Early on, amid Maria's somber reflection on the director and her insecurity over playing the older role in the play that sparked her career, Clouds of Sils Maria feels somewhat aimless, reveling in the back-and-forth between the actress and her personal assistant for a day-by-day study of their lives. It's only once Maria and Valentine begin reading the lines of Maloja Snake together -- and once they start to analyze the temperament of Chloe Moretz' Jo-Ann Ellis as her "replacement" -- that the film discovers the reason it's meant to exist, drawing indirect, uniquely-deciphered parallels between the boss-assistant relationships in real life and in the language of the play. Their lengthy rehearsals and discussions over interpretations of the play, and of other films, performances, and actors, allow organic clashes of opinions to emerge between them, propelling the film through the gorgeously photographed stretches of land through which they take lengthy hikes. As the relationship in the play begins to boil, so too does the relationship between Maria and Valentine, only at a different temperature.
Interrupting his story with hypnotic driving sequence through the Swiss mountains, extended footage from a Maloja Snake doc, and a deliberately hokey movie-within-a-movie, Olivier Assayas artfully slipstreams through topics of evolving careers, deceptive appearances, and coming to grips with age in Clouds of Sils Maria. There's a lot to get absorbed in with Maria's internal conflicts, though the director's fascination with keeping certain things undisclosed-- punctuated with those many fades to black at interesting points in scenes or conversations -- continues to be a source of frustration all the way until the fog comes rolling in at the end. Assayas so wants his audience to empathize with the aging actress and her push-and-pull relationship with her name-making play, and her journey through self-realization can certainly spark a discussion about one's own cathartic understanding of youth and experience. That said, Clouds of Sils Maria constantly turns away just as its more profound inclinations are about to emerge, and it's a testament to Assayas' general craftsmanship that one wishes it wouldn't do that.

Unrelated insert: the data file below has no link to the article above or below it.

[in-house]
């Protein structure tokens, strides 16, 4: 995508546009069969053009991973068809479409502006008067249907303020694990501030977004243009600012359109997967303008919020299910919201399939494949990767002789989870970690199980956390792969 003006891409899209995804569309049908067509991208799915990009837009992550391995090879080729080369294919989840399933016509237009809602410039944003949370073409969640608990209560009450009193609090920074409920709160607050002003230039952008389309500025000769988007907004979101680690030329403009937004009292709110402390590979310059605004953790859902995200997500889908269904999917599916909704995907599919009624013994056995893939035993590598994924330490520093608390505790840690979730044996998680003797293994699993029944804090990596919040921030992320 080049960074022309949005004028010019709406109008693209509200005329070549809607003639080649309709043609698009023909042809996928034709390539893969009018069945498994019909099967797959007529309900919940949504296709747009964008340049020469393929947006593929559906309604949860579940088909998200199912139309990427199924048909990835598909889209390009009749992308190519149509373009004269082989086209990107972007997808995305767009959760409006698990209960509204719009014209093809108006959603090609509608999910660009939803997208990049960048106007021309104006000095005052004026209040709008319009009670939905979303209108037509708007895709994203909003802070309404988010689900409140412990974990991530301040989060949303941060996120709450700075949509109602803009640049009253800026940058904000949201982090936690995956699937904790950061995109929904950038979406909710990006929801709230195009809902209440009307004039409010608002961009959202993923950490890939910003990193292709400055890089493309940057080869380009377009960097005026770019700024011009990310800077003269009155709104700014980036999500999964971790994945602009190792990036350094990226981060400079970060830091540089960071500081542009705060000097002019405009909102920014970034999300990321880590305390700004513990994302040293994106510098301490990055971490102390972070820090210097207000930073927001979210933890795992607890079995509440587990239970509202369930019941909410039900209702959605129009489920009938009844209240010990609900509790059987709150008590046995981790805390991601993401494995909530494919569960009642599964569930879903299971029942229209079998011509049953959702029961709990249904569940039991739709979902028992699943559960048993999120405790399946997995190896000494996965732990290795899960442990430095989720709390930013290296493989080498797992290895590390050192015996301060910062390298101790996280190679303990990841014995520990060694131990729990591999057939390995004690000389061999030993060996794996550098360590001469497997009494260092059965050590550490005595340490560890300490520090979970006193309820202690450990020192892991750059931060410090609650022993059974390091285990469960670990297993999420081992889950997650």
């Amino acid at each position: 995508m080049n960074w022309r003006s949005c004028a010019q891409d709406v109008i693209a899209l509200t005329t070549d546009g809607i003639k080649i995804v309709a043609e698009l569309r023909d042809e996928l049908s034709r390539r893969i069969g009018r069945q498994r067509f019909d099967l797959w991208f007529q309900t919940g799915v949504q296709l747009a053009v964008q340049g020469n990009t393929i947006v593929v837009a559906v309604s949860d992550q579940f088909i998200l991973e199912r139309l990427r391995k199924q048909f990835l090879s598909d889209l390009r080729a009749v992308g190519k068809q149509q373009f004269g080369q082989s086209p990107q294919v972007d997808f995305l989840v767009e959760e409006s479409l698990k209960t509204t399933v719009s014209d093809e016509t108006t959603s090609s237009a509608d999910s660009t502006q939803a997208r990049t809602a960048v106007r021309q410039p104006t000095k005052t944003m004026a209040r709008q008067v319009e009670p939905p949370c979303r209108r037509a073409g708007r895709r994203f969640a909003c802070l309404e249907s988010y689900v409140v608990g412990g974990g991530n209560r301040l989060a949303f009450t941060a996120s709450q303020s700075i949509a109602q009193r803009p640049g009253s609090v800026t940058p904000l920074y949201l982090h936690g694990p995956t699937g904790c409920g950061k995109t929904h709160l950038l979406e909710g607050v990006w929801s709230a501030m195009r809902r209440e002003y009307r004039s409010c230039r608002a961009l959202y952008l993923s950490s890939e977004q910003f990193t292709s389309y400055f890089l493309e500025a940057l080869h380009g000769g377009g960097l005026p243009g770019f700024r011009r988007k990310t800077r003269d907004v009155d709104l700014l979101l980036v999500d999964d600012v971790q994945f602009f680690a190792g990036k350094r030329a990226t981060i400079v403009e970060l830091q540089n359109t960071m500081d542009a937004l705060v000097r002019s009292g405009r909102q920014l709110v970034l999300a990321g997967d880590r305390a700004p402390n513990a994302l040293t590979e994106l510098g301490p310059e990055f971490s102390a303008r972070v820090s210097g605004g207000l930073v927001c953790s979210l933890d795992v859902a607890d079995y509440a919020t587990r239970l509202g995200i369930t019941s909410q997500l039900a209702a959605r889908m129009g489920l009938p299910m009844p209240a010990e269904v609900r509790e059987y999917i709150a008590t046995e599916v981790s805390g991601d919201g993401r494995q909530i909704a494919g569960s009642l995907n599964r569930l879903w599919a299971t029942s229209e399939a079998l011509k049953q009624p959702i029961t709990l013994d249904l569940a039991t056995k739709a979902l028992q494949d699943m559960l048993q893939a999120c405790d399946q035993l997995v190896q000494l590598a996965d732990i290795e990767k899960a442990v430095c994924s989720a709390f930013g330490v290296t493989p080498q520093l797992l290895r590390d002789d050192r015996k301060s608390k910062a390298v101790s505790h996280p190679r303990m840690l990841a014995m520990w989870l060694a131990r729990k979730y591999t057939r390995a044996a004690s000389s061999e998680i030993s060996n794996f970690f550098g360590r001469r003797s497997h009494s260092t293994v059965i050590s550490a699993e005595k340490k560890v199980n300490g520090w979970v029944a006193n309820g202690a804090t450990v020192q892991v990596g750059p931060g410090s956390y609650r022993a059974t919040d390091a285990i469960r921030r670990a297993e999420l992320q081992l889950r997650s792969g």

The Criterion Collection have released Olivier Assayas' Clouds of Sils Maria as spine #822 in their collection, arriving in their familiar clear-case design. The front artwork largely carries over onto the disc design, with the silhouettes of faces visible in blue wavy patterns. Inside, a foldout Booklet contains information about the transfer, cast credits and an essay from Molly Haskell entitled "iClouds of Sils Maria".
Video and Audio:
For the most part, Olivier Assayas and Only Loves Left Alive cinematographer Yorick Le Saux operate around a cooler, dimmer blueish-hued color palette, deviating in outdoor sequences and the insistently warm lighting of restaurants. This 2K-sourced AVC digital transfer from The Criterion Collection of the 2.35:1-framed film does an impeccable job of coaxing the restrained flesh tones from the cooler atmosphere, while allowing the details in close ups -- strands of hair, creases around eyes, folds in fabric -- to emerge with crisp clarity. Some heavier noise emerges in a few extreme low-light sequences that give the image a bulkier appearance, while a few black levels err dangerously close to crushing out details in their dimness, again during darker sequences. These are few and far between, however, and they're greatly overshadowed by both the interior and exterior beauty of the photography, especially once Binoche and Stewart hit the Swiss hiking trails and all the verdant shades and textures engulf them.